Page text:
Next I went for a genetic test to map the pattern of my chromosomes within my DNA. I had this done because I wanted to know the type of Muscular Dystrophy that I had, and understand the implications this has on my grandchildren. The DNA test showed up a glitch right next to Chromosome 6 where HLA types are determined.  The glitch meant that I have a particular type of Muscular Dystrophy, which I won’t elaborate on here because this isn’t about me – it’s about my Rose.

The neurologist and I now wonder whether Rose’s muscle biopsy was a dud – she may actually have what I have.  She has my symptoms (although more severe) and a couple of extra symptoms in her heart, and she has blood pressure issues – but the logic of genetic inheritance says she’s likely to have muscular dystrophy and my Neurologist agrees.

It would seem that my Alien DNA has caused my unique HLA type, which prevents me from ever being a useful organ donor; and it’s also the cause of my weak muscles, which I appear to have handed down to both of my children.

Now we wait to have blood tests for Maree and Rose; looking for the same dud chromosomal pattern in their DNA that says “Muscular Dystrophy”.  But this is a game of patience and I can’t get orders for the test until I next see my neurologist – which is months away.

DAS: A Bank Robber, Drug Addict, Ex-Con, Survivor.

My observations of an interesting man who grew up in an abusive home, turned to drugs, crime and, after 10 years in prison, he came out deciding to be a man that he, his wife and daughter can all be proud of. These are my observations of his story.

Through writing this blog I’ve come across other blogs, which have introduced me to different lifestyles, writing styes, sexual orientations and cultures. The person I’m writing about today is a stranger to me – I know him only through his blog where he describes himself as an abused child, a drug addict and a bank robber. He also describes himself as a survivor of that life.  He has plans for a better future.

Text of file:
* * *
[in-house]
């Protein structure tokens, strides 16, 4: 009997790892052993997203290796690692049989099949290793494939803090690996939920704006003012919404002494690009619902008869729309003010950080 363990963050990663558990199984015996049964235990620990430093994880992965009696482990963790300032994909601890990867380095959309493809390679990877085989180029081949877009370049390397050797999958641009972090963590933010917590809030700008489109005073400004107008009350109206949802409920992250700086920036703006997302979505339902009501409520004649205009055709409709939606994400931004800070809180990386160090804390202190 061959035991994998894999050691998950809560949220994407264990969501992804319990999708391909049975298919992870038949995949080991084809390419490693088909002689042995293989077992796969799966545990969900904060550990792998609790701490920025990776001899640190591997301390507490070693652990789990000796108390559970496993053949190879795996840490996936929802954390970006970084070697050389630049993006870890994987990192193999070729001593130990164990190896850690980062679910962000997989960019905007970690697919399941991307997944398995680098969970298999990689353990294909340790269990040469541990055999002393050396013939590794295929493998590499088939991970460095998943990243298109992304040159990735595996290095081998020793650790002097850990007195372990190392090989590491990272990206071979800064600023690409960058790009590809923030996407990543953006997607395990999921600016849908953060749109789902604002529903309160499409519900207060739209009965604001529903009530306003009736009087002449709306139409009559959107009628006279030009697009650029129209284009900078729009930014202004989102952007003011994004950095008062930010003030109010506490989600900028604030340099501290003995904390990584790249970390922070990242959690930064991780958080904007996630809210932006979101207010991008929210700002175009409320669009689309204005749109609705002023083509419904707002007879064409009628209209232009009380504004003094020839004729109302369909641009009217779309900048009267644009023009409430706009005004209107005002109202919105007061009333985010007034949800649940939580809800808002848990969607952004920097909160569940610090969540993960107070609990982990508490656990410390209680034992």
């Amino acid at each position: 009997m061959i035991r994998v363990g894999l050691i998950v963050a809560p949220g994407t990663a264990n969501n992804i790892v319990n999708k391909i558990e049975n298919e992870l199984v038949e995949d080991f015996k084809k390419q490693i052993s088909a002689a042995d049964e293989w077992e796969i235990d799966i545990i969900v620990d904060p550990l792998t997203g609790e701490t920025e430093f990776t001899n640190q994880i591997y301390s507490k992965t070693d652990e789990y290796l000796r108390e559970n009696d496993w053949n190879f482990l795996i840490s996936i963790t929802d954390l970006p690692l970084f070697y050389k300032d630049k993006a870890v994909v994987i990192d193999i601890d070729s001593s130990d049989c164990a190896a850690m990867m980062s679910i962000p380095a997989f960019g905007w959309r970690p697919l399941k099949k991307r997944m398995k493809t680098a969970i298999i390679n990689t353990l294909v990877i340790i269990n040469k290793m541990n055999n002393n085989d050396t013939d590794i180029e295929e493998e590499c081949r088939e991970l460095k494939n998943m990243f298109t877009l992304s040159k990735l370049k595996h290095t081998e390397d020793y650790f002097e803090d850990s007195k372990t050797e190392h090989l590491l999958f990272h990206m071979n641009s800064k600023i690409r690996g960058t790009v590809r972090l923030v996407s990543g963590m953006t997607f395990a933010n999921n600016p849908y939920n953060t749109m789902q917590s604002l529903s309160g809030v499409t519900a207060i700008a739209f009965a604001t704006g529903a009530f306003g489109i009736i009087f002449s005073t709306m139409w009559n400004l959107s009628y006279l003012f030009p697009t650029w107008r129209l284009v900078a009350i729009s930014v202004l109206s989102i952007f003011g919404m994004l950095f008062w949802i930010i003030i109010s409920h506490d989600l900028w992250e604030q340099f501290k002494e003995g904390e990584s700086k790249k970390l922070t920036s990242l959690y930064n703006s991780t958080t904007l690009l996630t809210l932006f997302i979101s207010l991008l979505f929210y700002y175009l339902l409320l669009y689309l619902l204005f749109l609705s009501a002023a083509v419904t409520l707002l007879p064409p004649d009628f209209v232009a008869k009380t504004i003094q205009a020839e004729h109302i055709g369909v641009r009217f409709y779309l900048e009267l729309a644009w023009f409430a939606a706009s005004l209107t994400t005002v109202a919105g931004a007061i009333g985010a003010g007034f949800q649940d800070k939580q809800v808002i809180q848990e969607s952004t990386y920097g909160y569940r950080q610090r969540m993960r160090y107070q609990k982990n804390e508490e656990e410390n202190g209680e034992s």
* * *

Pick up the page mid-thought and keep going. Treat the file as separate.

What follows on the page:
This guy isn’t just a creative writer with a big imagination; his story is real.  Nobody could write like he writes without having experienced the awful things he has described.  His words have been honest, shocking the reader at each of his awful life experiences. He has been a repulsive, selfish, greedy human being in the past and anyone reading his blog would hope he manages to suceed in his quest to be a good husband and an exceptional role model to his daugher.  In fact, I think some of his past actions were so bad he may have deleted the worst from his blog because I can’t find them to re-check the facts.

For this story, I’ll protect his privacy and call him DAS. His social and emotional journey is the focus of my writing today.

The very first words I read on DAS’s blog is that his past haunts him and that, because he can’t rid himself of what he’s done, he is making an effort to come to terms with it. Plunging a needle into his arm used to be his four hour escape from reality and he spent a total of 10 years in a prison cell for his crimes. His blog has photos of him performing a bank robbery and his mug shot. He writes that, when a prisoner is released there is a 78% success rate when he has a loved one give a loving hug and say say he is forgiven. DAS had a daughter and his wife waiting to hug him.

DAS struggles with depression (maybe he always has) and describes this depression as a lazy mental state that has him automatically agreeing to poor choices.  He struggles through a haze of mental laziness which he hopes he can wean himself out of and gather enough strength to recognize that impulsive, automatic agreement to poor choices is his constant undoing. His blog features a gorgeous family photo of DAS on his first Father’s Day out of prison; posing with his daughter and partner – his pride is unmistakable as this was the first Father’s Day they weren’t separated by a piece of thick prison glass.  His blog also features a security camera photo of DAS holding up a bank (not the photo featured in this story) and a mug shot of him, dated about a week after the robbery.  DAS hopes his future self will one day read his blog and see how far he has come.  This is an optimistic person with a future.

One of DAS’ earliest memories was of his father calling him names for not being able to throw, catch or hit a ball.  He has been an abused child, a homeless teenager (actually I think he was 11 yrs old), a drug addict, theif, bank robber, I think he stabbed a man (or witnessed a stabbing), spent a decade in prison.